INDIA: Festival of Colours - Holi Festival Luxury Tour
14th - 26th March 2019
Tour Grading Moderate level of fitness is required
Tour Commences In: Delhi
Number of Days: 13 days / 12 nights
Leaders: Specialist local Guides
Tour Concludes In: Jodhpur
Tour Style: Luxury
Meals: Breakfasts - 12: Lunches - 5: Dinners - 3:
Transportation: Luxury cars and minivans
The Festival of Colours, Holi Festival.
Day 1: 14th March 2019: Arrive Delhi:
Day 2: 15th March 2019: Delhi:
Day 3: 16th March 2019: Delhi – Agra:
Day 4: 17th March 2019: Agra – Ranthambore National Park:
Day 5: 18th March 2019: Ranthambore National Park:
Day 6: 19th March 2019: Ranthambore National Park – Jaipur:
Day 7: 20th March 2019: Jaipur:
Day 8: 21st March 2019: (Holi Festival – Festival of Colours) Jaipur:
Day 9: 22nd March 2019: Jaipur – Udaipur:
Day 10: 23rd March 2019: Udaipur:
Day 11: 24th March 2019: Udaipur – Jodhpur:
Day 12: 25th March 2019: Jodhpur:
Day 13: 26th March 2019: Jodhpur – Delhi / Mumbai:
India Travel Information
Day 1: 14th March 2019: Arrive Delhi
Arrive New Delhi. You will be met as you exit the aircraft and will be assisted with immigration and custom formalities. You will be transferred to your hotel and the rest of the day is at leisure.
The capital of India, Delhi is home to 16 million people, making it the third largest city in India. The strategic location of the city made it an attractive location for invading armies, and it served as the capital for many great empires that ruled India. Many of these Empires built significant monuments, and whilst the Mughal and the British are the most visible, while driving through the city you will see ruins from previous capitals, the earliest dating back to the 12th century.
Day 2: 15th March 2019: Delhi: (B/L)
Today explore the Old City and beyond. The walled city of Old Delhi the former Imperial capital is a maze of lanes crowded with shops, crumbling havelies (mansions), in the midst of which lies one of the country’s largest mosques. You will take rickshaw ride and walk through the narrow lanes of the 300 year old Chandni Chowk market, today it is a busy market selling an extraordinary variety of items – silver, jewellery, aromatic spices, leather, fruit and vegetables Apothecaries sell home grown medicinal items, and roadside dentists display their bizarre array of equipment and false teeth. This is an excellent introduction to the organized chaos which is quintessentially Indian. You will disembark at the Jama Masjid, the largest mosque in India and which was Shah Jahan’s last architectural legacy.
Lunch today will be at renowned and beautiful Lodhi gardens.
Continue on to the Humayun’s Tomb. One of the earliest examples of a Mughal Garden Tomb, this mausoleum was designed by a Persian architect, and provided the prototype for future tombs, including the Taj Mahal. Recently taken over by the Agha Khan Trust, the gardens have been restored to their former glory, and the tomb and surrounding monuments restored.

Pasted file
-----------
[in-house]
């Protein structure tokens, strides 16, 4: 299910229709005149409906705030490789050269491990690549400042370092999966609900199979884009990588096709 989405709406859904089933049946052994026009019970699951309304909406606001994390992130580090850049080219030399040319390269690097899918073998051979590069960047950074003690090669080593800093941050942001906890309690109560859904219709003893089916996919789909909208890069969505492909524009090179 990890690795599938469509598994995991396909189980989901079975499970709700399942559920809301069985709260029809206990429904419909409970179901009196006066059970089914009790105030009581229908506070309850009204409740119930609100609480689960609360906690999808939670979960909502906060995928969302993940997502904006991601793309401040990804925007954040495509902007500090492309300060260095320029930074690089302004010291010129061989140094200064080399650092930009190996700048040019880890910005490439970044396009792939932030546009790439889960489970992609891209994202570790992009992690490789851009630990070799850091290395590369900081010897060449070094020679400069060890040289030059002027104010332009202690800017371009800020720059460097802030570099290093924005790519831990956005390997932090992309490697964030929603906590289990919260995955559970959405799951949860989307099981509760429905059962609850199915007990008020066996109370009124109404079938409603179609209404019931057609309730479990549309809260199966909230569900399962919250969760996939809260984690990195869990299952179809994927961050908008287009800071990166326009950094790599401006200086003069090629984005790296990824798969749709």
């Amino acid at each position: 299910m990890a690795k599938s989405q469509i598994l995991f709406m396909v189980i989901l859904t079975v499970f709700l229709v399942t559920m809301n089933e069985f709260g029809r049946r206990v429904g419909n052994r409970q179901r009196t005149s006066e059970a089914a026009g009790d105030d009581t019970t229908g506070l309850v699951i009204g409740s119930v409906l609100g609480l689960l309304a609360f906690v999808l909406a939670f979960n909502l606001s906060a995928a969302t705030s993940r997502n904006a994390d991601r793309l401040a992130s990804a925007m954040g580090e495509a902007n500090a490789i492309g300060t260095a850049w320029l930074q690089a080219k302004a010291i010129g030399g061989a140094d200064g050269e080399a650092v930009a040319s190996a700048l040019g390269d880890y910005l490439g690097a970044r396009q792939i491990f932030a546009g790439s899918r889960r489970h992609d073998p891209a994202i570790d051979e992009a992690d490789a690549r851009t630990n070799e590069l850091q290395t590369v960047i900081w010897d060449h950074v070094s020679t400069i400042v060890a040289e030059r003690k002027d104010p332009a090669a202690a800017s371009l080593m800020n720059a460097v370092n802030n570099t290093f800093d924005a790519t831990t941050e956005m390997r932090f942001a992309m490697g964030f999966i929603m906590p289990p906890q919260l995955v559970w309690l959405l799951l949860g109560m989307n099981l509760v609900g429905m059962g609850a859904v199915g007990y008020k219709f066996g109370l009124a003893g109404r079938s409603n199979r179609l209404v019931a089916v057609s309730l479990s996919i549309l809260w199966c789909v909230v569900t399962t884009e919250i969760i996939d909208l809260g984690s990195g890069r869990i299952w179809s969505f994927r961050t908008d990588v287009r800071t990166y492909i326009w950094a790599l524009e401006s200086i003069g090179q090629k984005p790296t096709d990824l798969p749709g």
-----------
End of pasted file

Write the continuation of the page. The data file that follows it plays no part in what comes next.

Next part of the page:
From Humayun’s Tomb continue the tour driving along the tree lined avenues of the New City built by the British. The drive takes you past the houses of Parliaments, the India Gate and the jewel of this architectural collection – the Rashtrapati Bhavan, The Presidential Palace
Day 3: 16th March 2019: Delhi – Agra: (B)
This morning after breakfast, you are transferred to Train station to board your Train# 12050 Gatimaan Express – 08:10 / 09:50.
Agra was the seat of the mighty Mughal Empire before it shifted its capital to Delhi, and it is home to some of their most inspired architectural creations including the Taj Mahal. In the 16th and 17th century, the Mughal Courts were at their most powerful, and were great patron of the arts, and Agra attracted artisans, poets and musicians from across India as well as Persia and Central Asia, transforming Agra into a cultural and architectural paradise.
Our tour starts with a visit to Red Fort. When the Mughal emperor established his supremacy in Northern India, he began his first architectural venture, rebuilding the fort as a beautiful fort palace. The work was completed by his son and grandson, highlighting the Mughal’s ability to blend defensive and decorative architecture. Richly decorated with marble and mosaic, it was in a part of this fort that Shah Jahan spent the last years of his life.
Post your visit to Red Fort, drive to your Hotel and Check in.
Two great Mughal monarchs, Akbar and Shah Jahan, transformed the little village of Agra into a befitting second capital of the Mughal Empire – giving it the name of Dar – ul – Khilafat (seat of the emperor). Today, a visitor to Agra is caught up in a world of contrasting edifices of red sandstone and white marble, narrow gullies and quaint buggies and that irresistible charm that this favourite city of Mughals still preserves, so delicately.
After lunch you shall visit the wonder of wonders, The Taj Mahal.